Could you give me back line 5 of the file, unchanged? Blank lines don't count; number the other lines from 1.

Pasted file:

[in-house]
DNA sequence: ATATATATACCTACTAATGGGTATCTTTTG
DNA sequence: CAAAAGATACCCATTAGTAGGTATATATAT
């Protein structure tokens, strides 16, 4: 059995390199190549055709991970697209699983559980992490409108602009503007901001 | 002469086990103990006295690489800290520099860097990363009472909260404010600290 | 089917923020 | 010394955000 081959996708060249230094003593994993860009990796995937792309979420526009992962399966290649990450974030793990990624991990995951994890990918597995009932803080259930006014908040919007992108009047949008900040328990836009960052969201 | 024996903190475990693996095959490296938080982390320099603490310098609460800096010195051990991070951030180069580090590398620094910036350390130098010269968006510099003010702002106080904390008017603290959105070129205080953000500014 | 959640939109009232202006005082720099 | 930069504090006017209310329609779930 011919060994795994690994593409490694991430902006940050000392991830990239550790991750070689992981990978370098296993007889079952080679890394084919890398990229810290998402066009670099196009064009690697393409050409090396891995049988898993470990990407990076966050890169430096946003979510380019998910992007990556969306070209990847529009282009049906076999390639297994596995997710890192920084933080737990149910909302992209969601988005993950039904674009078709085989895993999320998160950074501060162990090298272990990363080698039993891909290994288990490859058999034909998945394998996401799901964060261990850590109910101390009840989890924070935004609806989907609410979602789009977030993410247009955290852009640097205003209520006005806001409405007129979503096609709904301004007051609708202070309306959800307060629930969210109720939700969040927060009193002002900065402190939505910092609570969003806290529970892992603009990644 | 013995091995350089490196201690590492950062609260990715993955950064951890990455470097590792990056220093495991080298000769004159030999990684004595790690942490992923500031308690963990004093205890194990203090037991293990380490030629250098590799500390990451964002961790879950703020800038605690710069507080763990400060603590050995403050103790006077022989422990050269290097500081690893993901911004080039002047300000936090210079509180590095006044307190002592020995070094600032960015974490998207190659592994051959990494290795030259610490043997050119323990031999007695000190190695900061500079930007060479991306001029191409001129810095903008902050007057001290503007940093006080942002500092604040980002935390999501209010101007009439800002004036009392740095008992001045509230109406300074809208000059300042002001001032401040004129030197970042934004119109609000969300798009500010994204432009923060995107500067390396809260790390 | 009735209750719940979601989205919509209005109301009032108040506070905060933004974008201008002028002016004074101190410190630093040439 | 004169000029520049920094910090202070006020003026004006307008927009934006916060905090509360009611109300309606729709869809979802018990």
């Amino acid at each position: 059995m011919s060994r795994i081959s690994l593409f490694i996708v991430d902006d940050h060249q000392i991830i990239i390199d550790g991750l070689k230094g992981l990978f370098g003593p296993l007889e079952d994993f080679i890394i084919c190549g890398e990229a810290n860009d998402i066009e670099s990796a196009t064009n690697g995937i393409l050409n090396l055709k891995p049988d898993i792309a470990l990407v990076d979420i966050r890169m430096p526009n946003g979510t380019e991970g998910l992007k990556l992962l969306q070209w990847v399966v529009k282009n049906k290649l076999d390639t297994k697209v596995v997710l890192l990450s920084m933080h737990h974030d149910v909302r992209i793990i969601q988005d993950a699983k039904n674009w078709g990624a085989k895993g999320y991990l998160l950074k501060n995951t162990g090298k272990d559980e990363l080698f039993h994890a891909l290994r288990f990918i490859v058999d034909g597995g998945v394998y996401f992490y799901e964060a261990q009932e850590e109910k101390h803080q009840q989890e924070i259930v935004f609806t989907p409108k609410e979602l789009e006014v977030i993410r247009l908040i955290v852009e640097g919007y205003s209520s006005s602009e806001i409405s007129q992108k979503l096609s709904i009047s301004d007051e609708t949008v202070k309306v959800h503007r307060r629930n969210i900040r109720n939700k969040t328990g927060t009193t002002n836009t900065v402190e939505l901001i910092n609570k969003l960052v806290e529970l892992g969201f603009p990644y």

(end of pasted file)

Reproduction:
């Amino acid at each position: 059995m011919s060994r795994i081959s690994l593409f490694i996708v991430d902006d940050h060249q000392i991830i990239i390199d550790g991750l070689k230094g992981l990978f370098g003593p296993l007889e079952d994993f080679i890394i084919c190549g890398e990229a810290n860009d998402i066009e670099s990796a196009t064009n690697g995937i393409l050409n090396l055709k891995p049988d898993i792309a470990l990407v990076d979420i966050r890169m430096p526009n946003g979510t380019e991970g998910l992007k990556l992962l969306q070209w990847v399966v529009k282009n049906k290649l076999d390639t297994k697209v596995v997710l890192l990450s920084m933080h737990h974030d149910v909302r992209i793990i969601q988005d993950a699983k039904n674009w078709g990624a085989k895993g999320y991990l998160l950074k501060n995951t162990g090298k272990d559980e990363l080698f039993h994890a891909l290994r288990f990918i490859v058999d034909g597995g998945v394998y996401f992490y799901e964060a261990q009932e850590e109910k101390h803080q009840q989890e924070i259930v935004f609806t989907p409108k609410e979602l789009e006014v977030i993410r247009l908040i955290v852009e640097g919007y205003s209520s006005s602009e806001i409405s007129q992108k979503l096609s709904i009047s301004d007051e609708t949008v202070k309306v959800h503007r307060r629930n969210i900040r109720n939700k969040t328990g927060t009193t002002n836009t900065v402190e939505l901001i910092n609570k969003l960052v806290e529970l892992g969201f603009p990644y």